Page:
January 11, 2013

Water Resistance


  The use of “waterproof” was replaced sometime back in the 60‘s with “water resistant”. This was do to the government deciding that no watch is ever waterproof. Overtime, gaskets and seals can become less effective do to environmental exposers and aging. Therefore, it was decided watches can not be deemed “waterproof” by definition.

Water Resistance Guide
  • 30m or 99 feet - light water contact, rain, splashing of water, not for swimming or immersion
  • 50m or 165 feet - shallow water or pools, not recommended for any type of diving
  • 100m or 330 feet - general swimming, snorkeling, showering, not recommended for scuba 
  • 200m or 660 feet - water sports, skin diving, scuba diving
  • 500m or 1650 feet - all the above and deep diving


  There are still several things to take into consideration before exposing your favorite watch to water. A watch rated with 50m of water resistance does not take into consideration other key factors. For example, diving off of a high dive into pool applies a sudden impact, applying more force/pressure on the watch. Though, the watch is not going 165 feet deep, the impact pressure might be more than the actual pressure at 165 feet of water, compromising the watches rating. W&R recommends that any type of water submersion be done with a watch with at least 100m of water resistance and a screw down crown.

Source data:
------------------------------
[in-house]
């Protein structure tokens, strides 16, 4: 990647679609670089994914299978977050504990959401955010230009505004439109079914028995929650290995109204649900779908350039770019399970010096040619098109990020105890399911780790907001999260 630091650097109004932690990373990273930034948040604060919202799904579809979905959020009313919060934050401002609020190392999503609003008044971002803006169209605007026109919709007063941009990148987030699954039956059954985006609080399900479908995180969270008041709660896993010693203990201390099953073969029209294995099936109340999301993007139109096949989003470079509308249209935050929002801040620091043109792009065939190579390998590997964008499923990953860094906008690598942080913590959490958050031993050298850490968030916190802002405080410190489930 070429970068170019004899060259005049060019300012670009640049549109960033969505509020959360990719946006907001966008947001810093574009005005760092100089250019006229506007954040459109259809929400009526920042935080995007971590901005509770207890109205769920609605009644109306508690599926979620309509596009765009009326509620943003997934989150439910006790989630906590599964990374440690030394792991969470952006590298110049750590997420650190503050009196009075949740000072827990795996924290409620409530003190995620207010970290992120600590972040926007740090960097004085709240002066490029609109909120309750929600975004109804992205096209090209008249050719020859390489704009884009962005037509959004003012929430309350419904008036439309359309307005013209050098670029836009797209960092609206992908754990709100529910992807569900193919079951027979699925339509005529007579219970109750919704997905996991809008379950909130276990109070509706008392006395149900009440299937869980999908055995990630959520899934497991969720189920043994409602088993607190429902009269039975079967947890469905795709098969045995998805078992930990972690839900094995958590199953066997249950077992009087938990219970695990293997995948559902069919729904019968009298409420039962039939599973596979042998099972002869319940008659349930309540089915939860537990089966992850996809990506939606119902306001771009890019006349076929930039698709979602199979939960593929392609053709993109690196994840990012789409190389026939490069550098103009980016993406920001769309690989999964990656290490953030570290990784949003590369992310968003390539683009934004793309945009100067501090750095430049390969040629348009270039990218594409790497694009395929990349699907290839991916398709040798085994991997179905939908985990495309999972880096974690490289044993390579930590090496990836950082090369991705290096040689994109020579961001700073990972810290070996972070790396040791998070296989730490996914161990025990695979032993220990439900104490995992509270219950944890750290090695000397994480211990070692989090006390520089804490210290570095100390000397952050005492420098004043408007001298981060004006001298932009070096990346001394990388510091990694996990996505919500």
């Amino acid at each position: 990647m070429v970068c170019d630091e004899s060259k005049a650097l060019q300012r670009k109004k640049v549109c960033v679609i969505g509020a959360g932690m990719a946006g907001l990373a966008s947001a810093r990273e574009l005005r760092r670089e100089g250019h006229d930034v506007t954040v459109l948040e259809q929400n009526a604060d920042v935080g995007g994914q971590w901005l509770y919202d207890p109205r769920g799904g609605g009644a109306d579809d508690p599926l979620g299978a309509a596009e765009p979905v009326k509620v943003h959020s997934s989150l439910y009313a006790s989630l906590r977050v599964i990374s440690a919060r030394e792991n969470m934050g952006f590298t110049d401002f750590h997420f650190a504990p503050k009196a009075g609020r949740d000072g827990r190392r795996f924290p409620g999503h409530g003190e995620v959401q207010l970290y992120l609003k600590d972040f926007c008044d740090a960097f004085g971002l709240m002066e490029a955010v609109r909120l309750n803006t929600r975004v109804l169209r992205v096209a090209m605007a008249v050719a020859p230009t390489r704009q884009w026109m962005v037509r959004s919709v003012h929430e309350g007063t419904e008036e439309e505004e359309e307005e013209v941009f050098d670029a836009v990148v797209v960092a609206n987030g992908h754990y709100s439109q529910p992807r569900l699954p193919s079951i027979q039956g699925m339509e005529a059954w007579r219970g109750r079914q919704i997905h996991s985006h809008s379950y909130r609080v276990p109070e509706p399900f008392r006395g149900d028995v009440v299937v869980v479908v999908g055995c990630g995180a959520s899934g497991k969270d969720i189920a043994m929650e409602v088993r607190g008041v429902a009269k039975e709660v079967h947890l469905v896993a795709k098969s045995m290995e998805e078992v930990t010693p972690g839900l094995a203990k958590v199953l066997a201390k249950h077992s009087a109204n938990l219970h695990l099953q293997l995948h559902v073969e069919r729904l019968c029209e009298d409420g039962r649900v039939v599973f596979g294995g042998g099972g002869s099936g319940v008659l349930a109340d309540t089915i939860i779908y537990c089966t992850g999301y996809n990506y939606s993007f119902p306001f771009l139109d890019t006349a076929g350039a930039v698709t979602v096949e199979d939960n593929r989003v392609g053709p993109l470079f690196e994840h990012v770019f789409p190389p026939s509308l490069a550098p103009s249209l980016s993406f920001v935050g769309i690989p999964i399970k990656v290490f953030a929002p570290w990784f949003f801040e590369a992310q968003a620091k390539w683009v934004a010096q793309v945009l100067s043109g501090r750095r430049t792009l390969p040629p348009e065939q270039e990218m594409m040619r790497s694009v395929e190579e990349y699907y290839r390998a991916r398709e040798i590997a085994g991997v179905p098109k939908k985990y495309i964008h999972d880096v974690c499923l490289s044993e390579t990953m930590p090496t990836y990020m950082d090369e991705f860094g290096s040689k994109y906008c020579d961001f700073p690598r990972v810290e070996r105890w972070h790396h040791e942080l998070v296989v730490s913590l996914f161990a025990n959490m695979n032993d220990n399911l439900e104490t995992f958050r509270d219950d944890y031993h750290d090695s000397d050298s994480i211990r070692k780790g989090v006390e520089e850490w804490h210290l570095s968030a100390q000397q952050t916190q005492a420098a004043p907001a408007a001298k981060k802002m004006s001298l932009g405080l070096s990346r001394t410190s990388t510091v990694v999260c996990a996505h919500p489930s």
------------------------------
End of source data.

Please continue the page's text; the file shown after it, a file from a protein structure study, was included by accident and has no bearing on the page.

In general, there are variables that can effect the degree of water resistance, such as sudden impact (diving, water skiing), rapid change in pressure, extreme temperature change (whirlpool), and age of seals and gaskets. It would not be a bad idea to have your watches seals/gaskets looked at by a trusted watch maker every three years, especially if the watch is regularly exposed water.

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